Tag Archives: schools

Can YOU do this Naplan Maths Problem?

Well, teachers, parents, educators . . . can YOU solve this one?

It caused a stir in the newspapers this week. And it’s a NAPLAN maths problem, so it MUST be easy!

MUSTN’T IT?

Here goes . . .

A mop-and-bucket set costs $1.10. The mop costs $1 more than the bucket. How much does this bucket cost?

a) 5 cents

b) 10 cents

c) $1

There! Simple, isn’t it?

Or is it?

According to the newspaper article, just around a quarter of the 12,000 people who tried to solve this problem got the correct answer.

That means that around 75% got it wrong! And, just a reminder, this question was on the NAPLAN test for primary-aged students.

And, as the article says, “The same question was put to a bunch of Harvard, MIT, and Princeton students and more than 50% got it wrong.”

Well, what’s YOUR answer.

So, if we’ve REALLY puzzled you, and you want THE correct answer (don’t be fooled, now, will you??), then you can email us at info@EdShop.net.au and we’ll send you a reply and an explanation.

We are specialists in worded maths problems for middle- and upper-primary school students, and this question even made US think a little more than usual!

But, you think you’re right, don’t you?

Well, don’t you?

Our advice . . . DON’T BE SO SURE!!

The Education Shop — Specialising in Fresh, Topical AUSSIE Maths Worded Problem Worksheets. Visit us at http://www.EdShop.net.au to check out our valuable maths stuff for students, teachers, schools and parents!

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No, Sir! It’s NOT the Teacher’s Fault!

Who to blame?

Declining standards in primary school achievement levels Maths, in English, in Spelling, in Grammar, in Punctuation, in . . .  well, you name it!

The research is in.

And, it seems, Australian students are struggling to achieve what students in other countries are achieving.

Why?

Well, maybe . . . just MAYBE . . . the “Educational Authorities” are asking far too much of teachers, while simultaneously ignoring the need of teachers for structured, sensible, PRACTICAL curricula that can actually BE implemented in classrooms around this wonderful nation.

Some of us are providing worthwhile materials that HELP students to develop the skills needed in these areas.

Others just TALK about it. And talk is cheap.

We need curriculum support materials that genuinely help teachers to help their students, without demanding time-consuming preparation.

We need Educational Leadership to actually DELIVER THE GOODS. Not theorise about it, leaving teachers to “close the gaps.”

Our Worksheets are a great example of stuff that actually WORKS in the classroom.

To the benefit of all — students, teachers and schools. Thousands are now using them. To great effect.

Give them a go!

Technology in the classroom: Does it REALLY help, or hinder?

We’re in a bind in education.

We seem to have classrooms increasingly being filled with technological wonders.

And that’s good!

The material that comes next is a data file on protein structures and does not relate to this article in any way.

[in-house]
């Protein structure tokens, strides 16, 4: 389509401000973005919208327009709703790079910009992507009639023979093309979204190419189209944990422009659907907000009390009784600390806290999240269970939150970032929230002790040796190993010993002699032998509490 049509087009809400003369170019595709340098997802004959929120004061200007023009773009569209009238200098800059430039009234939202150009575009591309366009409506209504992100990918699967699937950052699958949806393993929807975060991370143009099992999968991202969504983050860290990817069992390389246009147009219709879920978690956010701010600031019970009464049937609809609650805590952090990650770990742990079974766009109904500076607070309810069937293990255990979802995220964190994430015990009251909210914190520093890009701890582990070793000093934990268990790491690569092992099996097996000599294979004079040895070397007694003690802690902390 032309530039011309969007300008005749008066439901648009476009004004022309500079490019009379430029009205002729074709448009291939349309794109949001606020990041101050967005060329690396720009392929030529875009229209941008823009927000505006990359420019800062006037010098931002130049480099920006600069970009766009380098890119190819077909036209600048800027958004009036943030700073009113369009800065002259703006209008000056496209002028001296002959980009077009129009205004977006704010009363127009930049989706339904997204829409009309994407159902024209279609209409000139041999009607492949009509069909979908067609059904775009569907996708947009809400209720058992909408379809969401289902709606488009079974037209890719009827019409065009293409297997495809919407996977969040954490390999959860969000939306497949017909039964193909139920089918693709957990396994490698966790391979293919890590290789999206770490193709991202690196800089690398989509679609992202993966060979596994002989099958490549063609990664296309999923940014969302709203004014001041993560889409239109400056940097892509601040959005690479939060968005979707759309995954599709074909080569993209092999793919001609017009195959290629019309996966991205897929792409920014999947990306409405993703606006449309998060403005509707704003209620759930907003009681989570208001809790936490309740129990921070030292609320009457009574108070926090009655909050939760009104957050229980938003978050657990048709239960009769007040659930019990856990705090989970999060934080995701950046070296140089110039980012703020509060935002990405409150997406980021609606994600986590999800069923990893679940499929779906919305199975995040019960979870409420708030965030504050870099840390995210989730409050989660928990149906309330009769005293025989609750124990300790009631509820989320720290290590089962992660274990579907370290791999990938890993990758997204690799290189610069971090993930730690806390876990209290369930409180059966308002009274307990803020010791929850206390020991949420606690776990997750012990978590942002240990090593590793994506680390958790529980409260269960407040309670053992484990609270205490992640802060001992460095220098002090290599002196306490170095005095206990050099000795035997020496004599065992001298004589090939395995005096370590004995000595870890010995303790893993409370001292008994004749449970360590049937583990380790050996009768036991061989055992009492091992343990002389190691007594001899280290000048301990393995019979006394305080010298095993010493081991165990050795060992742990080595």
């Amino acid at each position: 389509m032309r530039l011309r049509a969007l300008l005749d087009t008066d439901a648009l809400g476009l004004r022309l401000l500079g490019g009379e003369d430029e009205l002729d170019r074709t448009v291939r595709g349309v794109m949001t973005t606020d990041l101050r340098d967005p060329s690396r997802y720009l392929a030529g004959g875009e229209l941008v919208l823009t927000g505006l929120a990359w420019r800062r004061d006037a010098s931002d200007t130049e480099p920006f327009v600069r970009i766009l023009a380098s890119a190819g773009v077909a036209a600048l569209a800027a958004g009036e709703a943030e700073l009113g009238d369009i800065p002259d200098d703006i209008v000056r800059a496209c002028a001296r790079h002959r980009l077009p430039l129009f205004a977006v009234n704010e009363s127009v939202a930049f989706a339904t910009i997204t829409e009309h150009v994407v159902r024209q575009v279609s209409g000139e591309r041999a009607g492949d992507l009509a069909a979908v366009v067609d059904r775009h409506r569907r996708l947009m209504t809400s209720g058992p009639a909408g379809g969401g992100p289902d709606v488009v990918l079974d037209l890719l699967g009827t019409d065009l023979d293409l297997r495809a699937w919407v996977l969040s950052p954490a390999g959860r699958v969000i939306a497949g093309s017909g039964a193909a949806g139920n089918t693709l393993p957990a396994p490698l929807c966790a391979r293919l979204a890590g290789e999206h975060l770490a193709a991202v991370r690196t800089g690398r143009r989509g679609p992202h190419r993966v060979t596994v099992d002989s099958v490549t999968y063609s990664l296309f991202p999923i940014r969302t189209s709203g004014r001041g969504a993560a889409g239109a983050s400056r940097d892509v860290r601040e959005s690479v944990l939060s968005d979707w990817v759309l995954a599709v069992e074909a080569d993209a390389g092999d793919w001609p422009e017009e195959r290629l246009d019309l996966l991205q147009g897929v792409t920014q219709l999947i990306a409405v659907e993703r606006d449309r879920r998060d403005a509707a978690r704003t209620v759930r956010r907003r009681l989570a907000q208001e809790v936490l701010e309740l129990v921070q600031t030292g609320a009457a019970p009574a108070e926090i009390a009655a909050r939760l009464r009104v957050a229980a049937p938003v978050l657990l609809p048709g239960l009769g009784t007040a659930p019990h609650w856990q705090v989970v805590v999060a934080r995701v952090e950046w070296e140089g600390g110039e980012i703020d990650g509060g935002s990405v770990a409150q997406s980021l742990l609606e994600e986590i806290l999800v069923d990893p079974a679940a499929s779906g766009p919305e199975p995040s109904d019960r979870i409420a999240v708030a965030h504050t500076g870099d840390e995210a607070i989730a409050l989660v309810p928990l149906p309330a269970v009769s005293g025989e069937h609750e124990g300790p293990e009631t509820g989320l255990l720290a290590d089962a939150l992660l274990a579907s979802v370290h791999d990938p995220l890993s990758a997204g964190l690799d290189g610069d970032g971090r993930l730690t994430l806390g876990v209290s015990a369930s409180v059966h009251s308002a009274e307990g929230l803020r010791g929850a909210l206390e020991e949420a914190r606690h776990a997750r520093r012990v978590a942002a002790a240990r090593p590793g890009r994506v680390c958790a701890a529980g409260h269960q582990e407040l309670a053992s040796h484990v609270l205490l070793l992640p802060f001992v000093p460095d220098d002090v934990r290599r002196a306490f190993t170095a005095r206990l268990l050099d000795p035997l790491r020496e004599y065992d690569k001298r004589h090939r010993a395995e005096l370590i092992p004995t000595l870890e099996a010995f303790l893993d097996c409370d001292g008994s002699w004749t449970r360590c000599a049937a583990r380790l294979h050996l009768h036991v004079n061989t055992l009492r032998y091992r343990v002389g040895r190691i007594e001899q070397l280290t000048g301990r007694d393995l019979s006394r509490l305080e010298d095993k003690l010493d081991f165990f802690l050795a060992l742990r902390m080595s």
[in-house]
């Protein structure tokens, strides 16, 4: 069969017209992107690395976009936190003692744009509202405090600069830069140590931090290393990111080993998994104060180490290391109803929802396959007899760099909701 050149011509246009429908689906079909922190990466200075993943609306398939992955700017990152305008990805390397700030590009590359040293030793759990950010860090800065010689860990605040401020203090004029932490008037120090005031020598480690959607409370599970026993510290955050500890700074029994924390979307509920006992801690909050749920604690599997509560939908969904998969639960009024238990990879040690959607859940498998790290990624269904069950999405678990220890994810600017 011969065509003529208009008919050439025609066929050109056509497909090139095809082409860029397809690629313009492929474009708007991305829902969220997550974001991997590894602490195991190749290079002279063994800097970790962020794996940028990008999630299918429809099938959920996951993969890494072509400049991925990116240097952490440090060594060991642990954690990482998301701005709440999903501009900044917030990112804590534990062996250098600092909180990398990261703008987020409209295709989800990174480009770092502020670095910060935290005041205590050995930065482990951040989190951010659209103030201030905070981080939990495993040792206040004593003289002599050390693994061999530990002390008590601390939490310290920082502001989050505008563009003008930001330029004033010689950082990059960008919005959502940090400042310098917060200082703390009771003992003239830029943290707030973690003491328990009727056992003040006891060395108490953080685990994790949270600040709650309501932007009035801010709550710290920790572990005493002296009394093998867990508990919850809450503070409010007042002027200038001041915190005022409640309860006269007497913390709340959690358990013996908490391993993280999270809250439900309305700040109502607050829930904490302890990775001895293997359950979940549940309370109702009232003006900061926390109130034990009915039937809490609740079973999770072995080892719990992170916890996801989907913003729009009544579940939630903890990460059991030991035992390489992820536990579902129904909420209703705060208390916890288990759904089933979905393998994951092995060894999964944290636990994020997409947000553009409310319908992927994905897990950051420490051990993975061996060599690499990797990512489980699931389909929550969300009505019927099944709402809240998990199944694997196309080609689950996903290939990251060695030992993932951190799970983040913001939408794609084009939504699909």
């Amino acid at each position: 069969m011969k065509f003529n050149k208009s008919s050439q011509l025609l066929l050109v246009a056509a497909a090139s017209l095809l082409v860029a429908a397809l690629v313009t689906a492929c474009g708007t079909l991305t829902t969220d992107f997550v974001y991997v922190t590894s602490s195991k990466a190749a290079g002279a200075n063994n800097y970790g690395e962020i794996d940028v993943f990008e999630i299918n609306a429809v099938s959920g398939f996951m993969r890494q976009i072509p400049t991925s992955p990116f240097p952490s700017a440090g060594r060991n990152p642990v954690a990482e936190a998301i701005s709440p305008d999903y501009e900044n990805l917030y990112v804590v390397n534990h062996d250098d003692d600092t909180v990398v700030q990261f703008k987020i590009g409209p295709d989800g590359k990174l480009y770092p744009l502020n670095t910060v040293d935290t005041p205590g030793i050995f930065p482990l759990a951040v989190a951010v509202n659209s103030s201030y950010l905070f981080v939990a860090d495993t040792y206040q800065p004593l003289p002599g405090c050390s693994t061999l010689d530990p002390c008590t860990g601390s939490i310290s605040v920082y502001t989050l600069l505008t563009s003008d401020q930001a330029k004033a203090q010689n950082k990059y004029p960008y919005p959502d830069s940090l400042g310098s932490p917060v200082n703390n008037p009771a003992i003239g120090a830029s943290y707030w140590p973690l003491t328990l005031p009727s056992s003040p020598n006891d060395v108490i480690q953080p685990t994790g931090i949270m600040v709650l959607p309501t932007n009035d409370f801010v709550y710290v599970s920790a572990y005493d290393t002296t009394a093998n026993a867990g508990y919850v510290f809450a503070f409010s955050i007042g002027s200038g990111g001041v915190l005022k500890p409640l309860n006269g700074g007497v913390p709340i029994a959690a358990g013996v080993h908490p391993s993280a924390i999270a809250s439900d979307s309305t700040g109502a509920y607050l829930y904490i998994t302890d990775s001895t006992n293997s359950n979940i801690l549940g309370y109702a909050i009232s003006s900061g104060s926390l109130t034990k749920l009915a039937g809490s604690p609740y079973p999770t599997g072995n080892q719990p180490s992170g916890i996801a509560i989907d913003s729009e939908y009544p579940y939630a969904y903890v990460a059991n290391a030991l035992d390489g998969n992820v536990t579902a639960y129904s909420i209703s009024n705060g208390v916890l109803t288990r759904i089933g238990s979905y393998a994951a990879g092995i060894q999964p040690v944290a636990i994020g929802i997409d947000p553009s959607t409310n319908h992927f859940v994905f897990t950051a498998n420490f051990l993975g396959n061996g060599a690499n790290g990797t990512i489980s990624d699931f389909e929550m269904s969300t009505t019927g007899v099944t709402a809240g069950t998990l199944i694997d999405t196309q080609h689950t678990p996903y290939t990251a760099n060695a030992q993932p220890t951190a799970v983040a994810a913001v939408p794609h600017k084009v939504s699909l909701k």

But we also seem to have classrooms in which the students are megabytes ahead of the teachers who are trying to teach them in the area of technology.

Not good enough!

Teachers need the training, the professional development, that will AT THE VERY LEAST give them a fighting chance of understanding what their students are doing on their laptops and tablets (the electronic ones, I mean!).

The old saying that a tradesman is only as good as his tools is only partly true when translated to the classroom situation. We seem to have developed a scenario in which the tools are pretty-well available, but the expertise to manage them and use them to maximum effect in a positive way has eluded us.

Perhaps it’s time for industry to step in and become an active partner in our education system by offering to train our valuable classroom teachers in the technology of today.

After all, it’s the students of TODAY that will be the business professionals of TOMORROW.

How about it, business people?

Average in Maths Can Be Goodo

Well, well, well.

Couldn’t have said it better myself!

This Letter to the Editor in Melbourne’s Age Newspaper (6/1/15) shows how statistics — even as they relate to the heady world of schools and educators and education — can be misused — even abused!

And if our students aren’t being taught how to use maths correctly by our “educational leaders”, politicians, Principals, etc., and how to interpret data in a sensible, thoughtful, wise way, (being always aware, of course, of the many ways available to ‘skew the data’), then heaven help our generations of tomorrow, mathematically speaking!

My thanks go to Mary O’Callaghan, of Ashburton, for this thoughtful and perceptive view of the way in which stats are being abused by many in our school communities.

What a tragedy!

Here’s the letter:

“Don’t be sucked in

The billboards appeared at most elite  schools the day after the VCE (Year 12) results came out. Writ large are percentages of ATAR scores and individual subject scores. The statistics are a marketing tool that would shame any respectable maths department.